|ESA Science & Technology||11-Jul-2005 15:01:04|
The double cusp
Recently analysed data from three Cluster Ion Spectrometry (CIS) experiments on different spacecraft have revealed remarkable changes over time and space as the satellites slowly sail over the Earth's north polar region.
During their flight over the Earth's dayside, the CIS instruments have recorded dramatic variations in the energy levels and population of positively charged particles (protons) arriving from the Sun. Over lower latitudes, outside the cusp, CIS typically measures large numbers of protons with very high energies - more than 30 000 electron-volts (eV). However, as Cluster continues its northward journey towards the pole and enters the cusp, the proton population is characterised by lower energy, typically 0 to 5000 eV.
On 30 August 2001, the Cluster spacecraft were arranged like a string of pearls, each one following a very similar orbit. The Rumba (Cluster 1) and Tango (Cluster 4) spacecraft entered the northern cusp within one minute of each other, at around 15:30 UT (16:30 CET). The CIS experiments on board both satellites recorded the expected decrease in protons as they traversed the cusp. Since the Samba (Cluster 3) spacecraft was lagging some 6000 kilometres behind the others, its instruments did not register cusp entry until three quarters of an hour later at 16:17 UT (17:17 CET).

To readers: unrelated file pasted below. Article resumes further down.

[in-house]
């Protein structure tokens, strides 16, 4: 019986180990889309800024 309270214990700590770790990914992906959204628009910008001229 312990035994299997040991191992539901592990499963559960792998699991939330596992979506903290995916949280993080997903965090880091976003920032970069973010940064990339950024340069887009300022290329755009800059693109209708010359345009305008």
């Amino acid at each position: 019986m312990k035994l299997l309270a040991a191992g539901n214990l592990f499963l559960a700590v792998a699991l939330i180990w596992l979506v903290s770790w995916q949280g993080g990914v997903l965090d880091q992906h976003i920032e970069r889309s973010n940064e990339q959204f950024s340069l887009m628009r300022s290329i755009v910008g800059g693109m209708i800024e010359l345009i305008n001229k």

At first, the CIS instrument on Samba showed the typical decrease in protons, but this trend was suddenly reversed 28 minutes later at 16:45 UT (17:45 CET), when there was a sudden jump in the number and energy levels of the protons recorded. After a brief plateau, the proton levels then dropped again. The Cluster scientists describe this type of feature as a double cusp. with the support of ground-based observatories and modeling, this observation is explained by a rapid motion of the polar cusp toward the North pole, induced by the turning of the interplanetary magnetic field from South during Rumba and Tango crossings to North during Samba crossing.
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